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Escaping the semicolon?

Hi all,

Is this expected behavior?
>>s = '123;abc'
s.replace(';', '\;')
'123\\;abc'

I just wanted a single backslash. I can see why this probably happens
but i wondered if it is definitely intentional.

Thanks
Nick
Dec 4 '07 #1
6 12269
Nick a écrit :
Hi all,

Is this expected behavior?
>>>s = '123;abc'
s.replace(';', '\;')
'123\\;abc'
>>print s.replace(';', '\;')
123\;abc
I just wanted a single backslash.
You got it - even if it's not obvious !-)
I can see why this probably happens
but i wondered if it is definitely intentional.
>>s2 = '123\;abc'
s2
'123\\;abc'
>>print s2
123\;abc
>>list(s2)
['1', '2', '3', '\\', ';', 'a', 'b', 'c']

As you can see, '\\' is counted as a single character !-)
Since the backslash is the escape character, you need to escape it to
have a litteral backslash:
>>s3 = '\'
File "<stdin>", line 1
s3 = '\'
^
SyntaxError: EOL while scanning single-quoted string
>>>
Dec 4 '07 #2
Nick wrote:
Hi all,

Is this expected behavior?
>>>s = '123;abc'
s.replace(';', '\;')
'123\\;abc'

I just wanted a single backslash. I can see why this probably happens
but i wondered if it is definitely intentional.
There is only a single backslash. But the interactive prompt will use the
repr()-function to print out returned values. Which will for strings print
their escaped syntax.

Try the above with a

print s.replace(...)

and you will see your desired outcome.

diez
Dec 4 '07 #3
Is this expected behavior?
>
>>>s = '123;abc'
s.replace(';', '\;')
'123\\;abc'
You're asking the interpreter to print a representation of your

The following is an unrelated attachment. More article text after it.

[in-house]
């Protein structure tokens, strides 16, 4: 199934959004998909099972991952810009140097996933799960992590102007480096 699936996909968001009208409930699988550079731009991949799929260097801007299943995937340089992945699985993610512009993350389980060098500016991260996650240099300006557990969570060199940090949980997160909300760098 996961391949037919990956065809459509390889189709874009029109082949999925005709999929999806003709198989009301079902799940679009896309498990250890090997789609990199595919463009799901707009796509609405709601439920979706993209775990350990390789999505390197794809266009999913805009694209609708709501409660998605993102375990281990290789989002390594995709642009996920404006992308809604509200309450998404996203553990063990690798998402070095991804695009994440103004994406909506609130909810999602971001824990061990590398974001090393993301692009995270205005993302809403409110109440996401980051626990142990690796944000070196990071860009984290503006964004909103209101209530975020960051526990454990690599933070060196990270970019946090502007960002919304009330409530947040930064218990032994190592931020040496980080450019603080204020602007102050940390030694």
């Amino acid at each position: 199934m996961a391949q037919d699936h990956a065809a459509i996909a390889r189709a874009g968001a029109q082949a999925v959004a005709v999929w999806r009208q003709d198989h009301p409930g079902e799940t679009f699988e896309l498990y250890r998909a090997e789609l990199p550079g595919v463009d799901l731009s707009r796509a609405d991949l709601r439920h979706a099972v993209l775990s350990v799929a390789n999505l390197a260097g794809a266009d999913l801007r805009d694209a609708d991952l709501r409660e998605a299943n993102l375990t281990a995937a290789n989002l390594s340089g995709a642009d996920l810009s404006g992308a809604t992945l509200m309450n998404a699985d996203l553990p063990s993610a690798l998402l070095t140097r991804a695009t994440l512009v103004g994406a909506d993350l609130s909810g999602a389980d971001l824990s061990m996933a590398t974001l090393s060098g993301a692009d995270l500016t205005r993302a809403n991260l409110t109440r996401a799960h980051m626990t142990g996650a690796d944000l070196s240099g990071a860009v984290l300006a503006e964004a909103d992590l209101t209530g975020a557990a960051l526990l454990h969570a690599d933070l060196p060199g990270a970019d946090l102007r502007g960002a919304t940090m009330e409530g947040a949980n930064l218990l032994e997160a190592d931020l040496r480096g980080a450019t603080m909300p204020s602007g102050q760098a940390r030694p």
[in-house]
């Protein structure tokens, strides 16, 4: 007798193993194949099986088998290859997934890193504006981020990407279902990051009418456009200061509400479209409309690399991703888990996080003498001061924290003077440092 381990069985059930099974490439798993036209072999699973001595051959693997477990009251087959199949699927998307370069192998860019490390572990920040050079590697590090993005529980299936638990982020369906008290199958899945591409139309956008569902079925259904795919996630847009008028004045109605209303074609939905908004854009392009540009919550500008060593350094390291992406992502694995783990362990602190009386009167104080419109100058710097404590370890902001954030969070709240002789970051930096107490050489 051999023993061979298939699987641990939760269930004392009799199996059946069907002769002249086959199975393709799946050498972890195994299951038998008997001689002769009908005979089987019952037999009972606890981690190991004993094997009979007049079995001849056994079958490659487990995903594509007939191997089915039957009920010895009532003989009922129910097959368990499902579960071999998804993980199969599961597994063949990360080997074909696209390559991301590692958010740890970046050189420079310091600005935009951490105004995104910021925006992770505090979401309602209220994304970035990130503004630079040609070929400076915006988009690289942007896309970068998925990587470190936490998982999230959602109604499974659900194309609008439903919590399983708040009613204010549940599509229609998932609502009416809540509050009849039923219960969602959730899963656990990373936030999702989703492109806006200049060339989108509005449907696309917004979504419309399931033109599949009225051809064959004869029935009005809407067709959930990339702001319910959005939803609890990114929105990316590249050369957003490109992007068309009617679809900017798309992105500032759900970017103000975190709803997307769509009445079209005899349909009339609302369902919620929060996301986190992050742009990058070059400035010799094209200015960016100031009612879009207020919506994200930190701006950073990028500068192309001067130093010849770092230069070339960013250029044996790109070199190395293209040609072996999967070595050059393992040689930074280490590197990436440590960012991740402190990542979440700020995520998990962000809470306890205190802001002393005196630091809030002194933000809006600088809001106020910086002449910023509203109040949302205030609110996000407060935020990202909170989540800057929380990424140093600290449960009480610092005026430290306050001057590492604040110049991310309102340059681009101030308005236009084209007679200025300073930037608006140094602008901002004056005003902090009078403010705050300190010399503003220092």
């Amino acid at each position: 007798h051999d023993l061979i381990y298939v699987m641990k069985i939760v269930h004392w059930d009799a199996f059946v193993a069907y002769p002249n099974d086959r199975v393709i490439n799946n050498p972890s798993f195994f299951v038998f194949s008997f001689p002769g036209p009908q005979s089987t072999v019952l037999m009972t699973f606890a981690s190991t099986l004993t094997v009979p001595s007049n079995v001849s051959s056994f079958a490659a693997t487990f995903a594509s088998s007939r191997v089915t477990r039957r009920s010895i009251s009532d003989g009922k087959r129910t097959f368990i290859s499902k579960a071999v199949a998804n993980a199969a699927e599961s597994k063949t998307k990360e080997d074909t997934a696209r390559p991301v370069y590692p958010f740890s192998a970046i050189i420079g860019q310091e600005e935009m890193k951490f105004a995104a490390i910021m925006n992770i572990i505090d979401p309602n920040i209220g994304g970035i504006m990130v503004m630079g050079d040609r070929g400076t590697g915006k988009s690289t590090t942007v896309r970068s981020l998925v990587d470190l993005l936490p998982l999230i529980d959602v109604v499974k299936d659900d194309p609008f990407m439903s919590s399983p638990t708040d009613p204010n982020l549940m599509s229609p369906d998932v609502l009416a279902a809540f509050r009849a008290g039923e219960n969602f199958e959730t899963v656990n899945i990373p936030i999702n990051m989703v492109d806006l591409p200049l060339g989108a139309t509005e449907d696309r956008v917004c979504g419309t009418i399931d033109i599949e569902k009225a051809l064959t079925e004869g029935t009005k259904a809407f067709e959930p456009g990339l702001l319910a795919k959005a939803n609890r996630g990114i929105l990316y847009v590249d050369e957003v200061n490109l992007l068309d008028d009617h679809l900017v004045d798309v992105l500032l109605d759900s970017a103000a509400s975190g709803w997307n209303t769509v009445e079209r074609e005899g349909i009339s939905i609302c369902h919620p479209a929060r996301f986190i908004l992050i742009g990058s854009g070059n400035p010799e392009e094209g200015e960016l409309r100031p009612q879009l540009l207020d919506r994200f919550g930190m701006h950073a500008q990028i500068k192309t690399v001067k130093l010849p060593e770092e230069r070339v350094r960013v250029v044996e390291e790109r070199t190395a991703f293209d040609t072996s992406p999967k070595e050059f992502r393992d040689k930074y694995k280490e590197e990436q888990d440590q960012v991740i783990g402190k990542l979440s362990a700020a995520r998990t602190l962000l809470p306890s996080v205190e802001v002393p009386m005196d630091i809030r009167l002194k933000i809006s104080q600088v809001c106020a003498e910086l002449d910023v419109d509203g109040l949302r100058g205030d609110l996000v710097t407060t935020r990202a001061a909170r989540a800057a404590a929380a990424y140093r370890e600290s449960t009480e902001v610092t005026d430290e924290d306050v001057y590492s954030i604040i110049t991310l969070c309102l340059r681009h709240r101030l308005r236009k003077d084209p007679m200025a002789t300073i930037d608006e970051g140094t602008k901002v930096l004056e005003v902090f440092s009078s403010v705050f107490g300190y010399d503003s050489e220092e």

string, so it does so. Representations wrap the results in
quotes and escape characters within that need escaping.
>>s.replace(';', '\;')
'123\\;abc'
>>print repr(s.replace(';', '\;'))
'123\\;abc'
>>print s.replace(';', '\;')
123\;abc

Additionally, it's best-practice to use raw strings or literal
backslashes, making your replacement either

r'\;'

or

'\\;'

because depending on the character following the back-slash, it
may be translated as a character you don't intend it to be.

-tkc
Dec 4 '07 #4
Mel
Nick wrote:
Is this expected behavior?
>>>s = '123;abc'
s.replace(';', '\;')
'123\\;abc'

I just wanted a single backslash. I can see why this probably happens
but i wondered if it is definitely intentional.
What you're seeing on the screen is a "literalization" of the string
value for the sake of the display. Consider

Python 2.5.1 (r251:54863, May 2 2007, 16:56:35)
[GCC 4.1.2 (Ubuntu 4.1.2-0ubuntu4)] on linux2
Type "help", "copyright", "credits" or "license" for more information.
>>s = '123;abc'
b = s.replace(';', '\;')
b
'123\\;abc'
>>len(b)
8
The length suggests that there's only one backslash in the string.
Mel.

On the other hand
>>repr(b)
"'123\\\\;abc'"

Isn't what I expected. No, wait, it is. It's the value of repr(b)
repred by the Python display logic.

MPW
Dec 4 '07 #5
Thanks guys, you answered that interactive prompt question really
clearly however, whats going on here. This works now -
>>working_string = '123;abc'
search_string = ';'
print working_string.replace(search_string, '\\' + search_string)
123\;abc

But this doesn't -

---
import sys
import string

input = string.join(sys.argv[1:], '')
escape_char_list = [ '(', '[]', ';', '^', '\\', '/', '|', '*', '$',
'&', '[', ']', ')', '?' ]

for ch in escape_char_list:
input = input.replace(ch, '\\' + ch)

print input
---

Try "123 *?/ abc d;o /$'" as the argument... and you get -

123 \*\?\/ abc d\\;o \/\$

Still two back slashes, did i miss something very obvious? Sorry,
sometimes these things are exasperating and just need more eyes or a
head screwed on (if thats the case!).

Nick
Dec 4 '07 #6
>
If you move '\\' to the front of your list of replacement characters,
things will probably work as you expect.

--
Jerry
I knew it would be something like that! Thanks for your help.
Dec 4 '07 #7

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